Wrapping Her Around My FingerWhen my mother was diagnosed with ovarian cyst; I was just like any other teenager. I competed, I boasted and I looked down upon anyone slightly less privileged than me. Yet like any other child, I considered my mother a supreme immortal. The surgery had its share of complications but my mother made a quick recovery. I was ecstatic and once again buried my head in sand, my worries faded away. However soon her health degenerated at an alarming pace and then suddenly I found I was not her baby anymore.
All my life I had been cocooned but the moment I saw my mother smiling feebly I knew I had to protect her. Then we learned that during her surgery some intestinal and kidney damage had occurred .The day we rushed her to hospital in emergency state I stopped being myself. I saw my father breaking down into huge sobs, no longer attempting to keep it together for ‘children’s sake’ but my eyes were dry and no tears came for my solace.
That very year, my siblings left for abroad. They cried and desperately wished they could stay longer but we knew what we couldn’t control, controlled us. I did not do well in my exams that year. In retrospect I’m surprised that I even got through. My mother went through six consecutive surgeries right after prognosis had been made. I prayed and trembled on nights alone at home in bereavement. I turned to my friends for comfort, they told me how sorry they were in many words but they never came to visit us. So unfortunately for me escapism was not an option. Each time I looked at her, I held on to her just as I would hold on to my own life. I stood next to her bedside when the doctors were not sure she would make it and during the times when they were not so sure themselves.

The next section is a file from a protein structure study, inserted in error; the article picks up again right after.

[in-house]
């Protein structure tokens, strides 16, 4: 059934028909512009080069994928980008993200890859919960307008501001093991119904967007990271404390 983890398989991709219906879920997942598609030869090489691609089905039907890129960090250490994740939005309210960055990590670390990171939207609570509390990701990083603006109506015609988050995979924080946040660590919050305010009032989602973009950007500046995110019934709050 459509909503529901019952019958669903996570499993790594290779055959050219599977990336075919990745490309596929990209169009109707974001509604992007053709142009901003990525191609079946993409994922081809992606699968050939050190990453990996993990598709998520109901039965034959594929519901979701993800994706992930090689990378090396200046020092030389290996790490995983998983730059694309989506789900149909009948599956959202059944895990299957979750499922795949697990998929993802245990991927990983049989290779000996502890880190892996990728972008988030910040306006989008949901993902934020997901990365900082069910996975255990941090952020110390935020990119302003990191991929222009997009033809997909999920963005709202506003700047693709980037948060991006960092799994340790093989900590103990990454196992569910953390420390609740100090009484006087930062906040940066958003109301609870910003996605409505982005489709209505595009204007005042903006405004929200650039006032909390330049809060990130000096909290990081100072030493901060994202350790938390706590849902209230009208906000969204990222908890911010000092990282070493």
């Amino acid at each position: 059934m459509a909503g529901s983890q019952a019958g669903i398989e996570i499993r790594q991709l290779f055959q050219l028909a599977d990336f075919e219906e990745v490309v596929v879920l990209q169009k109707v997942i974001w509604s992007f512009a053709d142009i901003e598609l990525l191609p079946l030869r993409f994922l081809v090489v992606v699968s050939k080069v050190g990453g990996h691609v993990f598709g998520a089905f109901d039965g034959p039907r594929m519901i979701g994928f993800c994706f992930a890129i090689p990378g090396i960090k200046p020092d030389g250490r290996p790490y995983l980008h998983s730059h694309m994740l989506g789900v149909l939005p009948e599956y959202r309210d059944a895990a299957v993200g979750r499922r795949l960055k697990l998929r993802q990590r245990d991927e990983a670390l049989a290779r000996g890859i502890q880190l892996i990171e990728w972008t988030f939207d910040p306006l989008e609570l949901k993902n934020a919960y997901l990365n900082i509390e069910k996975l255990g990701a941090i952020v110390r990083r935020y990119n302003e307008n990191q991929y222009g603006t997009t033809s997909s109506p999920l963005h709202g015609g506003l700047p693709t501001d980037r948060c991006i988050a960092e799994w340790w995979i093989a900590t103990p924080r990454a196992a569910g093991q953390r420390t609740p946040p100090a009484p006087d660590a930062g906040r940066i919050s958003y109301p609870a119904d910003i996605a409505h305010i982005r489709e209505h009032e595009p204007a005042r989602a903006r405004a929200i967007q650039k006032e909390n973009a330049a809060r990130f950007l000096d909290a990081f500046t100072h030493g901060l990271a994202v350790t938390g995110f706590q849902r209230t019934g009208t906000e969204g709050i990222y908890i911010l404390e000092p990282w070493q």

Sometimes I sat for hours, waiting until she would be conscious enough to open her eyes. For such a small gesture it sure meant a lot to me. I talked to her when she was comatose, I held her hand and told her about trifle household matters and I prayed that she could hear me. Then one day looking at her from ICU’s frosted glass window I realized that this trauma was not just happening to her. I had metamorphosed into a terrified wide eyed child again. I remember taking a deep breath, rising with a silent avowal that no matter what, we would recover from this tragedy together.
I became a part time tutor and when I was not in hospital I volunteered as a teacher for those who could not afford education. For the first time in my life I did not look down upon people, instead I looked at them for a way of surviving immense pain. I studied harder, not to beat down others but to stand on my ground much firmer. Yet when aching did not subside and there was no one to confide in, I turned to my mother. She became my conscience and my faith in her doubled. I looked after her and she in return gave me strength.
A year and 3 months later, my mother stood up on her own while I was teaching, a proud maternal grin was spreading on her face. She knew we had survived and won our battles in our own way. Looking back, I may not have the best grades but I have learned the best lesson life had to offer, in the hardest way. I may not have friends but I made a companion for life and our friendship is kindled forever. She may not know gossip but she certainly knows a lot about life. But perhaps the best thing about her is she is my mother and my ever lasting teacher.
Sometimes her recovery almost appears chimerical but everyday she has more to offer and plan for us. Along my adulation there is also a fierce protective instinct for her and that as I have recently learned, is; a child’s love for its mother.